[07:25:04] FEINSTEIN: So what you are telling us is this could not be a case of mistaken identity?
FORD: Absolutely not.
(END VIDEO CLIP)
BERMAN: She says absolutely not, and you just told me that the women who ran in these circles that you knew then weren't to be trifled with. So how do you account for those two things? KANE: I can't explain it. But she -- like I said, I have a lot of
sympathy for her, because something happened to her. But the man I know could not have done this, and for some reason, Brett is imprinted on her mind.
BERMAN: Have you ever seen your friend Brett Kavanaugh as angry as you saw him yesterday?
KANE: No. He's a man of control. He's a man of composure. Especially as an adult, but even as a young person, he was in complete control.
BERMAN: Yesterday was he in complete control?
KANE: I think he did what he had to do. And he took -- he owned the room and he called out the politicization of the process. And like I said, you know, I would be angry, too. I'm already angry.
You say something about him, and you say something about my past, you're saying something about me.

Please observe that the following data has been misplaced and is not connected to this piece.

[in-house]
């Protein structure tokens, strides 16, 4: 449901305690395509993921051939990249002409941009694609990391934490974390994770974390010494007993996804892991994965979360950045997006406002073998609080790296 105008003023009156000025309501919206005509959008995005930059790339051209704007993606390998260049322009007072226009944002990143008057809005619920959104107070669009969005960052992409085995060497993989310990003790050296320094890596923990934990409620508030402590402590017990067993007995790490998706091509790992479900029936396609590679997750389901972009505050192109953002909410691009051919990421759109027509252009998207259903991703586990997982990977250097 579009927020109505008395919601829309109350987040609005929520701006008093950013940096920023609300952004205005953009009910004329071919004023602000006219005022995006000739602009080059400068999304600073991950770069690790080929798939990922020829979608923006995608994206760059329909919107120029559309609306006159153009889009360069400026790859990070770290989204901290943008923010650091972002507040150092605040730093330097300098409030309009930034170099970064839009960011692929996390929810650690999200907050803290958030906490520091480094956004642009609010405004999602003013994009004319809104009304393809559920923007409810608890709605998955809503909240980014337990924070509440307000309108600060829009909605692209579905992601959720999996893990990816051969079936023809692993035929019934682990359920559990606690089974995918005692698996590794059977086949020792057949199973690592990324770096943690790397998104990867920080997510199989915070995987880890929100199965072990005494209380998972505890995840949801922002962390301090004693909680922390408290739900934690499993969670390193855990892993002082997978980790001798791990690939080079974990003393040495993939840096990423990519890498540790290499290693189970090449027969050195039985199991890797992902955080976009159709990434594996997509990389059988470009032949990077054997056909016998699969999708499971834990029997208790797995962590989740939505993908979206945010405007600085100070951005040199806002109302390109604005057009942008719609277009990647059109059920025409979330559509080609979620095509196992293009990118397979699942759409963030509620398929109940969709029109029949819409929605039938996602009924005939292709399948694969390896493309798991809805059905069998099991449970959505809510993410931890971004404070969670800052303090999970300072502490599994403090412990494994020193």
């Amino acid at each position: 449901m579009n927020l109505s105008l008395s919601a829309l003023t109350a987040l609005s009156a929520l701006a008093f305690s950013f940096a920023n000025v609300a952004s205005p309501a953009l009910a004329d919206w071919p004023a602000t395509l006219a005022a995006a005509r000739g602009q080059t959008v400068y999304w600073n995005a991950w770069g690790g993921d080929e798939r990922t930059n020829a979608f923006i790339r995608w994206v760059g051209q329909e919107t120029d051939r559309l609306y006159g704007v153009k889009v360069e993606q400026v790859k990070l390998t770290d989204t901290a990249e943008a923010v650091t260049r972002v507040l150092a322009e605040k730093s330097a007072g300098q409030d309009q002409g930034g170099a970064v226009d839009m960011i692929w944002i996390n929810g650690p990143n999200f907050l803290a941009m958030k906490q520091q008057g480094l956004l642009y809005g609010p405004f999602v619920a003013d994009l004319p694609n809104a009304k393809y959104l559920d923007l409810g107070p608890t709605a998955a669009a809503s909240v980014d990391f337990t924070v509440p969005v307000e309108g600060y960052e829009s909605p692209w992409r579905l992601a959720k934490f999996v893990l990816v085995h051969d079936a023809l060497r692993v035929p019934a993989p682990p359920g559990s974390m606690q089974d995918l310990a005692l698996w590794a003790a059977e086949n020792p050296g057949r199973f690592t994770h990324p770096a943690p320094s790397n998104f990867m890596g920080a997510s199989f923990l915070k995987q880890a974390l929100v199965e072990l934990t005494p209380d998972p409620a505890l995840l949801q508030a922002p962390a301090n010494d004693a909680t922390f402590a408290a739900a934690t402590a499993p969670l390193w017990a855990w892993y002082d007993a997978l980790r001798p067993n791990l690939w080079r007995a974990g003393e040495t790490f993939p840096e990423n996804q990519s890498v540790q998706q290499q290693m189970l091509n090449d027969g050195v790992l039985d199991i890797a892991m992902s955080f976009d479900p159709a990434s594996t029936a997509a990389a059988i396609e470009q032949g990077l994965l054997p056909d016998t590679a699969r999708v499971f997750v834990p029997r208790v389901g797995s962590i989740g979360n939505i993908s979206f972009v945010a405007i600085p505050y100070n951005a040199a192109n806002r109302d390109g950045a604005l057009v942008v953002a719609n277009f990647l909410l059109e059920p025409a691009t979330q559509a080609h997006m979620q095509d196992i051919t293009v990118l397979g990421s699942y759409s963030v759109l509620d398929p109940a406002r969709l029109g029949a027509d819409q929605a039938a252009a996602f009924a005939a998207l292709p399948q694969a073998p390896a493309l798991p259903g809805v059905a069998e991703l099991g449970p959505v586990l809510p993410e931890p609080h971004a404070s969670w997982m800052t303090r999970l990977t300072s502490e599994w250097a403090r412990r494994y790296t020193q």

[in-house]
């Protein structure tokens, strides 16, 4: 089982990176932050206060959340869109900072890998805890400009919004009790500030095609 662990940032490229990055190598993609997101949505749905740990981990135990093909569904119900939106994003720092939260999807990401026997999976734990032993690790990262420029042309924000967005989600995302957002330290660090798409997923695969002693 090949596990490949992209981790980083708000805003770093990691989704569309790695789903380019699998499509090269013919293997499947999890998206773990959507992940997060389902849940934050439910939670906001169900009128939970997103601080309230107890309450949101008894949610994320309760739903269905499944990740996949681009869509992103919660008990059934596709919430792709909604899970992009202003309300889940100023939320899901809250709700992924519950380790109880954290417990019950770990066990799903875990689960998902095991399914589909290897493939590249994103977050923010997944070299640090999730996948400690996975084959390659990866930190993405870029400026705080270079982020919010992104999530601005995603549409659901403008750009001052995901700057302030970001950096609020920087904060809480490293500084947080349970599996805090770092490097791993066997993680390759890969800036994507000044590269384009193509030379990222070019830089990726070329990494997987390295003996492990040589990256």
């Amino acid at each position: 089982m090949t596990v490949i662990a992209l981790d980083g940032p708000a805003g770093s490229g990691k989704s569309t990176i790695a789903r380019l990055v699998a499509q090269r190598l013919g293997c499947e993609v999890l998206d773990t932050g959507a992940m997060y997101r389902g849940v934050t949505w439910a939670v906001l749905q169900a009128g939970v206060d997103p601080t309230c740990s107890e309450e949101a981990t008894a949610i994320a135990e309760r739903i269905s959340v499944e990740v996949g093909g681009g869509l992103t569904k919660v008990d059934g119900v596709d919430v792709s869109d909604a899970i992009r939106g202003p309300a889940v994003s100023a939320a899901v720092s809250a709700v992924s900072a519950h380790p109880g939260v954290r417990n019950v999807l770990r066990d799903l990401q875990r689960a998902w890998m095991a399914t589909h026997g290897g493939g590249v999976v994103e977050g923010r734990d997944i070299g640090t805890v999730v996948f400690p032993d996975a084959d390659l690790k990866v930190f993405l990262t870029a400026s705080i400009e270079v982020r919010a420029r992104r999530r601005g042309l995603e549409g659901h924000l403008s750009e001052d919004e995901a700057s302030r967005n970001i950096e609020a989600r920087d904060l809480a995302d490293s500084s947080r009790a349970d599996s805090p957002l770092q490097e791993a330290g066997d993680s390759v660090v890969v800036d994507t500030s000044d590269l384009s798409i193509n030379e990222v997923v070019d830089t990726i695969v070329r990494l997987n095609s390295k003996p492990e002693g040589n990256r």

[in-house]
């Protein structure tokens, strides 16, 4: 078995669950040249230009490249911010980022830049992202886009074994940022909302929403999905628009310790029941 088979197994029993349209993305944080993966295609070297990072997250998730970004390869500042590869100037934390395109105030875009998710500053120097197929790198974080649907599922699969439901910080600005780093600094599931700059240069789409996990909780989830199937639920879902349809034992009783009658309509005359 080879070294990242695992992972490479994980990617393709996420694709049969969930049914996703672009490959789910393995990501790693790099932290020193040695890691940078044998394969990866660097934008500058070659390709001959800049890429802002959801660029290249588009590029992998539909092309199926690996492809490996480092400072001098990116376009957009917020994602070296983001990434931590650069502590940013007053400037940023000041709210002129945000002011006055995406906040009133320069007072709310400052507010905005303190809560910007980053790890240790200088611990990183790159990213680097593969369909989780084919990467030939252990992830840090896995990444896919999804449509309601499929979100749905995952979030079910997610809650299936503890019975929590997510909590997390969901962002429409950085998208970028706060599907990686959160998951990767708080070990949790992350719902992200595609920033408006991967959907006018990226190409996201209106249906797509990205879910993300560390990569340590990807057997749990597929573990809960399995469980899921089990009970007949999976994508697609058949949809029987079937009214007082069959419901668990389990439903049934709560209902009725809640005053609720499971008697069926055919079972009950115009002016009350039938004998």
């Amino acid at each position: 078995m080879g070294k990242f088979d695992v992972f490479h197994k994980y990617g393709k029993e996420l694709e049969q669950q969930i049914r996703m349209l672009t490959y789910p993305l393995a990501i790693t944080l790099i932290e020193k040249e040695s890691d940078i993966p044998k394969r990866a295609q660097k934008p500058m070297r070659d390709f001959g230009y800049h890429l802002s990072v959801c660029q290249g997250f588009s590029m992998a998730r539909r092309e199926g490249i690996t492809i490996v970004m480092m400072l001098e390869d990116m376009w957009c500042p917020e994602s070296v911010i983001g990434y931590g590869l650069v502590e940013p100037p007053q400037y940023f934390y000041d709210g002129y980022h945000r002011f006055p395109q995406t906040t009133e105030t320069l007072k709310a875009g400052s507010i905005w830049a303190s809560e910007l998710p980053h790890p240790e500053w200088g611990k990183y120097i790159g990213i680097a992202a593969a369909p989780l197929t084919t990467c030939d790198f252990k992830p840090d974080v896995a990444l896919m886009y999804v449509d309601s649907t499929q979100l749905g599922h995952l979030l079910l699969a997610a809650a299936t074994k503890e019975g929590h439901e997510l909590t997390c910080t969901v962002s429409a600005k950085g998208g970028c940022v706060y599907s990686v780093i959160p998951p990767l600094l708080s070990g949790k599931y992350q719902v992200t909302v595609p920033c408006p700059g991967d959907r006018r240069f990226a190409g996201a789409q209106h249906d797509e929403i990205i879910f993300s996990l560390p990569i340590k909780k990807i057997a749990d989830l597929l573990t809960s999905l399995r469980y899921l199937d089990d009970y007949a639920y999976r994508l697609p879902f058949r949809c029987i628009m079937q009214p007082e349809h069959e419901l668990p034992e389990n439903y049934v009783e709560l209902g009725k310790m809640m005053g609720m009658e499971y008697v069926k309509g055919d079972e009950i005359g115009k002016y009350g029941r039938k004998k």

KANE: And you know, he -- his family has been destroyed. And this is going to follow him, unfortunately. And my sincere hope is this this is a turning point, and instead of this mess being associated to his name, that his legacy will be a more productive and civil discourse around nominations.
BERMAN: You talked about this being a partisan process. Do you think Chrissy Blasey did this and said this for partisan reasons?
KANE: Trump does unusual things to people, but I don't believe -- I can't get in her mind.
BERMAN: So -- and she is the one making the accusation. Again, we've heard the charges of political process one way or the other, but unless she is making the charge for political reasons, that's at the nut of all this, correct?
KANE: What? No. I -- she's -- I feel bad for her.
CAMEROTA: Do you think she's being forced into this?
KANE: No, she was not forced into it.
KANE: She reported something, and the Democrats fumbled and bumbled. She could have kept quiet. She could have been protected in this, and the whole series of events is an absolute circus.
BERMAN: You know, there was a lot made -- there's been a lot made about drinking, high school drinking and college drinking. Did you drink with Brett Kavanaugh in high school?
KANE: Yes. Sure.
BERMAN: He talked about throwing up. He said he had a weak stomach. Is that your memory?
KANE: Yes, I was the same way. We had the same restricter plate.
BERMAN: How many beers was that restricter plate?